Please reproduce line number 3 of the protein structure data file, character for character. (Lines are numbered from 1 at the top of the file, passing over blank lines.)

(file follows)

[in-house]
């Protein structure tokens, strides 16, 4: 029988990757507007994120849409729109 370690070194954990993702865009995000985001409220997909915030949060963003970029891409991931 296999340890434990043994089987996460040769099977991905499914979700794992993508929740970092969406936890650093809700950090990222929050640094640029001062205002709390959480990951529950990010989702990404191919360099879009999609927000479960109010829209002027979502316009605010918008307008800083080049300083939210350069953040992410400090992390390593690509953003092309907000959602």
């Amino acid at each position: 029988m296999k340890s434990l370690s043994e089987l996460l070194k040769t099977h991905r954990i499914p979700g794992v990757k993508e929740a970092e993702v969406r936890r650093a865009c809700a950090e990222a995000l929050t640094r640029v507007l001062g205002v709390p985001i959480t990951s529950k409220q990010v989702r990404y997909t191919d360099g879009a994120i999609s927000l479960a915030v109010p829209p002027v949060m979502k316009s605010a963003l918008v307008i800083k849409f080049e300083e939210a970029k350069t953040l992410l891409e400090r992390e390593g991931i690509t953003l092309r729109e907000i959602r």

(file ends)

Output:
């Amino acid at each position: 029988m296999k340890s434990l370690s043994e089987l996460l070194k040769t099977h991905r954990i499914p979700g794992v990757k993508e929740a970092e993702v969406r936890r650093a865009c809700a950090e990222a995000l929050t640094r640029v507007l001062g205002v709390p985001i959480t990951s529950k409220q990010v989702r990404y997909t191919d360099g879009a994120i999609s927000l479960a915030v109010p829209p002027v949060m979502k316009s605010a963003l918008v307008i800083k849409f080049e300083e939210a970029k350069t953040l992410l891409e400090r992390e390593g991931i690509t953003l092309r729109e907000i959602r």